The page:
These days, body image issues are only growing in significance. It is more commonly thought that negative body image is mainly attributed to weight issues. However, skin related concerns are a major contributor to negative body image, with skin diseases affecting as many as 1 in 3 Americans at any given time.
Those affected by common skin conditions like acne or aging skin are eager for new approaches. What many fail to realize is that when it comes to our bodies, change starts on the inside and works its way out. Meaning in order to change our bodies, we must first change what we put in our bodies. A diet supporting overall health will also support healthy skin.
Although everyone’s skin concerns are unique, good nutrition is a great universal form of skincare no matter who you are. Here are 4 major considerations when switching up your diet to achieve a healthier-looking complexion:
Water and Hydration
Without water, our organs wouldn’t function properly or at their best, and our skin is no different seeing as it’s the body’s largest organ. If your skin is not getting a sufficient amount of water or hydration, it can result in dry skin which is more prone to wrinkling. In some cases, a lack of hydration can cause acne because the skin will produce more oil to make up for the missing moisture.
Every day the body loses water through breath, perspiration, and excretion, so it’s imperative to replace it. You may have heard of the 8×8 rule; the recommendation that a person should drink eight 8-ounce glasses of water per day. The 8×8 rule is a good place to start when increasing water consumption, but it’s not a one-size-fits-all solution for fixing skin conditions.
As a matter of fact, the drawback to drinking water for healthier skin is that water will reach all the other organs before it reaches the skin, so, additional means of hydration may be necessary. One of the best ways to hydrate the skin from the outside-in is to use a moisturizer containing hyaluronic acid. Hyaluronic acid holds 1,000 times its own weight in water within the cells of skin giving it the moisture-binding power to keep skin hydrated when applied topically.
Super-foods and Nutrients
Staying hydrated goes beyond beverages. According to experts at the Mayo Clinic, foods make up about 20 percent of your total fluid requirements each day. So if you’re looking for further hydration, add foods with high water content to your diet, such as: watermelon, cucumbers, berries, and celery.
Aside from foods high in water, nutrient-dense foods are also essential for healthy skin because the food we eat is digested and broken down into nutrients that can be absorbed by the body which are then used to help with various processes.
For instance, beta-carotene is a group of red, orange, and yellow pigments found in certain plant-based foods like sweet potatoes, carrots, and even dark leafy greens. “Your body converts beta-carotene to vitamin A, which regulates cell production and turnover (the process by which old cells are shed and replaced by new ones) so skin’s surface is smooth,” according to Valori Treloar, M.D., coauthor of The Clear Skin Diet. Experts also suggest eating foods with zinc and iron such as lean meat and poultry. Zinc contributes to the natural shedding of dead skin which keeps skin from looking dull, and red blood cells need iron to carry oxygen to the skin, helping give you a glow.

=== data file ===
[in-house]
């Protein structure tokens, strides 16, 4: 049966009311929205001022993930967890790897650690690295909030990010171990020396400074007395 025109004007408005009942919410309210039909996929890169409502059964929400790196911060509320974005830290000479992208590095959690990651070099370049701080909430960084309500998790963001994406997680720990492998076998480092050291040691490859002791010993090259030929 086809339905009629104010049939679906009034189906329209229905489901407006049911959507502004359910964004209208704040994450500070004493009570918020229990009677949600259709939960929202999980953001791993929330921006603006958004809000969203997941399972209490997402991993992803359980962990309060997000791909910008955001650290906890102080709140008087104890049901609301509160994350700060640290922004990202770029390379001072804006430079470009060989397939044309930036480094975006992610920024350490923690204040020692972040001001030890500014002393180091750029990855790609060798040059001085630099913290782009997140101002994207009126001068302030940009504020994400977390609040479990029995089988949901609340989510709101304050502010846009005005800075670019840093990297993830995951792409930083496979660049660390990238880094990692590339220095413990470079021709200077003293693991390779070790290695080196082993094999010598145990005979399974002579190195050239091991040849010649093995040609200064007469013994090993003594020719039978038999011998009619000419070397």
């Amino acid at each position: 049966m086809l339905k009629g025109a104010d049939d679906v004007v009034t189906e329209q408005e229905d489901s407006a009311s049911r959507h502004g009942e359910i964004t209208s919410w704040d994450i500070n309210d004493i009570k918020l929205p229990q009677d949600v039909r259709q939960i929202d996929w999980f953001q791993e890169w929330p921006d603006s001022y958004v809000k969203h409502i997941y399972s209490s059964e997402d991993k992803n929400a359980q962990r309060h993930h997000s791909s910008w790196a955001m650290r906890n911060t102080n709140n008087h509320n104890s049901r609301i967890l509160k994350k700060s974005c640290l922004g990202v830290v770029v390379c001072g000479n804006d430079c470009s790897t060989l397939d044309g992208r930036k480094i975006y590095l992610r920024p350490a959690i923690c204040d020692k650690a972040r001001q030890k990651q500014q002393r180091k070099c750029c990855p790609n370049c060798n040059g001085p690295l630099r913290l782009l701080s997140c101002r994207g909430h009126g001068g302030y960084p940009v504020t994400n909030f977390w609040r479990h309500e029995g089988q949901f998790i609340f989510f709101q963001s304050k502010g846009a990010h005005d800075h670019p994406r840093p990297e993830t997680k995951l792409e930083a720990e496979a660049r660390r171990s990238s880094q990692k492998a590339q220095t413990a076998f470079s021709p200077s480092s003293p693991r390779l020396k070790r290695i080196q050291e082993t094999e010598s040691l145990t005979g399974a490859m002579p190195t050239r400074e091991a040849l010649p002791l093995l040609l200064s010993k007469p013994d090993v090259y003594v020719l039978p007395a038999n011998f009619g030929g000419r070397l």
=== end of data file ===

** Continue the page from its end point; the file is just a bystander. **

Don’t assume that a diet means you need to deprive your sweet tooth. After all, they don’t call it a well-balanced diet for nothing. Realistically, healthy eating requires balance and moderation. Many people shoot for the 80/20 rule; a diet should aim to include 80 percent of healthy food choices and the other 20 percent can include less healthy food or treats.
That’s right — you don’t have to completely forego your favorite dessert for the sake of your skin. Even the popular claim that chocolate contributes to breakouts can be dispelled as no studies have shown a direct link between chocolate and acne. Rather, acne is caused, in general, by overproduction and buildup of bacteria, oil, and dead skin cells. So instead of depriving yourself of chocolate by chalking it up as the source of your acne, seek out medicated acne treatments whose ingredients help to stop acne-causing bacteria from reproducing and keep pores clear.
But, for those who are still wary about indulging in their chocolate cravings, implement moderation and modification by choosing dark chocolate made with at least 70 percent cocoa, as it is less processed and contains more antioxidants and minerals than milk chocolate.
For some, their guilty pleasure is dessert, for others, their sweet tooth might desire something a little more mature, like a sweet, adult beverage. As with most other things, alcohol too has its pros and cons when it comes to skin health.
Alcohol is associated with increased rates of sunburn as it expends much of the antioxidant protection in your skin, according to a recent publication from U.S. News & World Report. On the contrary, they note that tomato paste and fruit juice can counteract some of the harmful effects of UV light exposure and sunburns. So consider swapping out that can of beer for a bloody mary or screwdriver.
It’s important to remember that everybody’s skin is different. Those with skin concerns should talk to a dermatologist, dietician, or other medical professionals before changing their eating habits to make sure they are still receiving all the necessary nutrients their body needs and to rule out any other potential causes of skin irritations, like food allergies. Here’s to healthy and radiant skin!